Let’s try again:
- Register user
- Fetch profile
- Update profile
- Search profiles
- fetch a subset of these individually
This more closely resembles what actual traffic would look like. People generally register, go to their profile, then update it. Other users generally will search for stuff, and then view it. Taken together, this gives us a better picture of how our user experience will progress as we add more users to the system.
However, we’re still missing something. While we are exercising both read and update, we are doing so more or less sequentially. So we might want to add an additional, separate test:
- Register n users
- In parallel
- Fetch individual profiles
- Update individual profiles
- Search by tag
Now, taken at face value this may not seem like a relevant test. Users do not generally update their profiles in a massively parallel manner. However, what this test does tell us is how our application responds to multiple, potentially conflicting, potentially LOCKING operations happening simultaneously.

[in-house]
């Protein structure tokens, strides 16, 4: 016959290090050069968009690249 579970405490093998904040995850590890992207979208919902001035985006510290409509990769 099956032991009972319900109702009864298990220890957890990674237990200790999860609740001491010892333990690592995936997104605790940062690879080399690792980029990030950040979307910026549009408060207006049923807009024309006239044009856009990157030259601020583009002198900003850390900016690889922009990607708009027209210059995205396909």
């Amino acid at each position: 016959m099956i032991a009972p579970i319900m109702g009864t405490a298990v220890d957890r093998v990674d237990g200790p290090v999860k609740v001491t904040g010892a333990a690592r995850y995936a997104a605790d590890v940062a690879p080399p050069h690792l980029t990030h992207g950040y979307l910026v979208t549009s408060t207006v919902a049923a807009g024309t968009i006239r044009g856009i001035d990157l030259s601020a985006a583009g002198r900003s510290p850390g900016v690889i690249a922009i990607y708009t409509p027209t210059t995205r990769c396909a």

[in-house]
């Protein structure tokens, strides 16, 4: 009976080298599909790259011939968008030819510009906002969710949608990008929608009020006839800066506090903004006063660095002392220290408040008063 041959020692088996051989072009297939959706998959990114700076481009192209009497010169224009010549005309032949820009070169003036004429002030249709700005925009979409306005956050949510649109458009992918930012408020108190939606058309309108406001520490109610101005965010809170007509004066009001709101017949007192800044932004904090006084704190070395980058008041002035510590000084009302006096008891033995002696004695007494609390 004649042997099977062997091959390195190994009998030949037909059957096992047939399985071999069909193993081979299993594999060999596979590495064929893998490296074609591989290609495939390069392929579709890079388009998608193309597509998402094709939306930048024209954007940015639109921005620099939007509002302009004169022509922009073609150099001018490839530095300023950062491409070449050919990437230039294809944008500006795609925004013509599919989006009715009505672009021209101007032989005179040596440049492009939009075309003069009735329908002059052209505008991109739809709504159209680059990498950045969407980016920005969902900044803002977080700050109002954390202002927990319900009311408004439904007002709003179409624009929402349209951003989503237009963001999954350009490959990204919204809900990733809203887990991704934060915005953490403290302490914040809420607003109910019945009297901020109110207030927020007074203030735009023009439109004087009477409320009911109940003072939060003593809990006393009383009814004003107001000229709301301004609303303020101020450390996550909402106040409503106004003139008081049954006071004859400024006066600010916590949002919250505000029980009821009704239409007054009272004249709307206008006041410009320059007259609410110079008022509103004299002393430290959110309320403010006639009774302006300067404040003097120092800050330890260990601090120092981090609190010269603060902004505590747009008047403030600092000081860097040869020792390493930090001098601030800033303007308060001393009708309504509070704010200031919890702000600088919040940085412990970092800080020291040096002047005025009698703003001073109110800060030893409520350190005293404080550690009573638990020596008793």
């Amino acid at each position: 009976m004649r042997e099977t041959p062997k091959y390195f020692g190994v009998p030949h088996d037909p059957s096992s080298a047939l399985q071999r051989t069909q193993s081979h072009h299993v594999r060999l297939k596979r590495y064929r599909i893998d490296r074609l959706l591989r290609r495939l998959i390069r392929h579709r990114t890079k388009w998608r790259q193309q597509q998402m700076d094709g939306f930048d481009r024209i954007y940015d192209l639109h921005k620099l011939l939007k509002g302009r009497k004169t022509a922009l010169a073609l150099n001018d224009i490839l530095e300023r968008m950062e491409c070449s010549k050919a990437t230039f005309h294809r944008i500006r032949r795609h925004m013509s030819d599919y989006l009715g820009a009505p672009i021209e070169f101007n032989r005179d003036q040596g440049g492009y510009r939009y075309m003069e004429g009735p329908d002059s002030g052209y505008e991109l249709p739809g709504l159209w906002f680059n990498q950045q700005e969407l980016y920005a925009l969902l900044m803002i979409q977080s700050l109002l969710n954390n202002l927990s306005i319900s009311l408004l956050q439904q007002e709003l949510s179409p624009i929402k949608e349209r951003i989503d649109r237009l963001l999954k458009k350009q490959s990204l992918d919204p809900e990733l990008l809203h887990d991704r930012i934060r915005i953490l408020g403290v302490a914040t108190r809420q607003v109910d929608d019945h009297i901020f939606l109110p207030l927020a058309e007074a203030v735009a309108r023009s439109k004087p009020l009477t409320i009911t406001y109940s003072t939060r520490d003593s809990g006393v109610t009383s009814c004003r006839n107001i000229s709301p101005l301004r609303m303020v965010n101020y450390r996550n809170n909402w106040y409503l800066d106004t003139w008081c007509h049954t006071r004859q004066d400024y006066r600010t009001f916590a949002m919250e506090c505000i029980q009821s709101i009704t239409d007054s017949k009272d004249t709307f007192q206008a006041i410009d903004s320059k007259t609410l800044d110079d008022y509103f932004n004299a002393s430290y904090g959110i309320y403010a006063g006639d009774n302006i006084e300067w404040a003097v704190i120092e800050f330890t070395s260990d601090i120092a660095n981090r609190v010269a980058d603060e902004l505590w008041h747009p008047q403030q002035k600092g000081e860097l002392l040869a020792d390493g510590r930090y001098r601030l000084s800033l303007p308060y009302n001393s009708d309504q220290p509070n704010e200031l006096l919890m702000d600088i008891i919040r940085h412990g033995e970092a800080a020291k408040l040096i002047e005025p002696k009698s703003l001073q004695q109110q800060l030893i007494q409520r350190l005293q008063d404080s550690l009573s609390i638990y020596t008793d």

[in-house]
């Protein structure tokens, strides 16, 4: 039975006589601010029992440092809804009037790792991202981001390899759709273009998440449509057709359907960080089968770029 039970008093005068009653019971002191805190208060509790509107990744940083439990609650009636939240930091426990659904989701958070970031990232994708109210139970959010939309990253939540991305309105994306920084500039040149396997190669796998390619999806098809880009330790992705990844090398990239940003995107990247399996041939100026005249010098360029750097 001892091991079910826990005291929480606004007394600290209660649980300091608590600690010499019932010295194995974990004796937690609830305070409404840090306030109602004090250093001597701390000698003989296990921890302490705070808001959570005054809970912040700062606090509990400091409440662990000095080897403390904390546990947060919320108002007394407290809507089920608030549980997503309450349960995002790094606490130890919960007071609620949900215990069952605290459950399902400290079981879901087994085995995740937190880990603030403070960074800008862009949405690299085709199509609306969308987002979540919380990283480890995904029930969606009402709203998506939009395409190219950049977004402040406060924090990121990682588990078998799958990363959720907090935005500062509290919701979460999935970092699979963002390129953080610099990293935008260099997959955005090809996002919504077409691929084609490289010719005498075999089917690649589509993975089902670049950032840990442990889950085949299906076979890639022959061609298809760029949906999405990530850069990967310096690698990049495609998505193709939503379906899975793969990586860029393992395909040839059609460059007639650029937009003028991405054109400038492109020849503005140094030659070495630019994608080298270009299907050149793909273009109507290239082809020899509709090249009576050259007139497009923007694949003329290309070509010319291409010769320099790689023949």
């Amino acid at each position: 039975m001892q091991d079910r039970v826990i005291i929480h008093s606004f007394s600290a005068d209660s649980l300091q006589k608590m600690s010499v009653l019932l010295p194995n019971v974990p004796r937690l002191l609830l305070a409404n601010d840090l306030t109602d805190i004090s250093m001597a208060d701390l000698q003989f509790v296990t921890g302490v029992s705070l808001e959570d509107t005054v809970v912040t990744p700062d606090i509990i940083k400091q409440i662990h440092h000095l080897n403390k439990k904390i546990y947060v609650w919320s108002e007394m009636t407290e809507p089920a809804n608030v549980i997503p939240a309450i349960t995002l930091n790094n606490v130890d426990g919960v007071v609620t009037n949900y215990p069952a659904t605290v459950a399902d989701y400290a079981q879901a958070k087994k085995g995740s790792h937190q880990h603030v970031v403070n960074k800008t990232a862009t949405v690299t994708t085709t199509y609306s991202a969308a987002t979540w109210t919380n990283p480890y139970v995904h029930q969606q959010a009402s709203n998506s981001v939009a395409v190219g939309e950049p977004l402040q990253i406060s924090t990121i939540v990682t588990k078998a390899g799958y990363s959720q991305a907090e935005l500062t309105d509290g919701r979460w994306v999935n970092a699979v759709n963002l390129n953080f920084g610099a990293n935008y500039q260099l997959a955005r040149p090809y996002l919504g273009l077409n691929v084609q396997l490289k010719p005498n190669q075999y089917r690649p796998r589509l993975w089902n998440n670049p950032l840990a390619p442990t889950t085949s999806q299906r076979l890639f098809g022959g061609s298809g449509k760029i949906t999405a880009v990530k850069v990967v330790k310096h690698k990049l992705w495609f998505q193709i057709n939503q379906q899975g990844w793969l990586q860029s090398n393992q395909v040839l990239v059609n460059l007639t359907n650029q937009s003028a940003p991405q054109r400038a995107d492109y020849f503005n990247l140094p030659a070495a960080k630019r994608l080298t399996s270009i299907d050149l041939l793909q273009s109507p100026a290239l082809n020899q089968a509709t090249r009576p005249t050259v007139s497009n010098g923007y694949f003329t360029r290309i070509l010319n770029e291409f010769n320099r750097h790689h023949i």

If we apply this thinking to all the operations the application may perform, we could end up with an overwhelming number of test cases, but we can pare things down. We should identify the so-called ‘golden path’ of the application; the sequence of operations that most people perform most of the time. This should be a relatively small slice of functionality, spread across a few areas. We can be very thorough about exercising this functionality. Then, we use our knowledge of the application to identify other areas which we expect may be problematic, or areas that we simply don’t have any coverage on at all. This is where the art vs science really comes into play.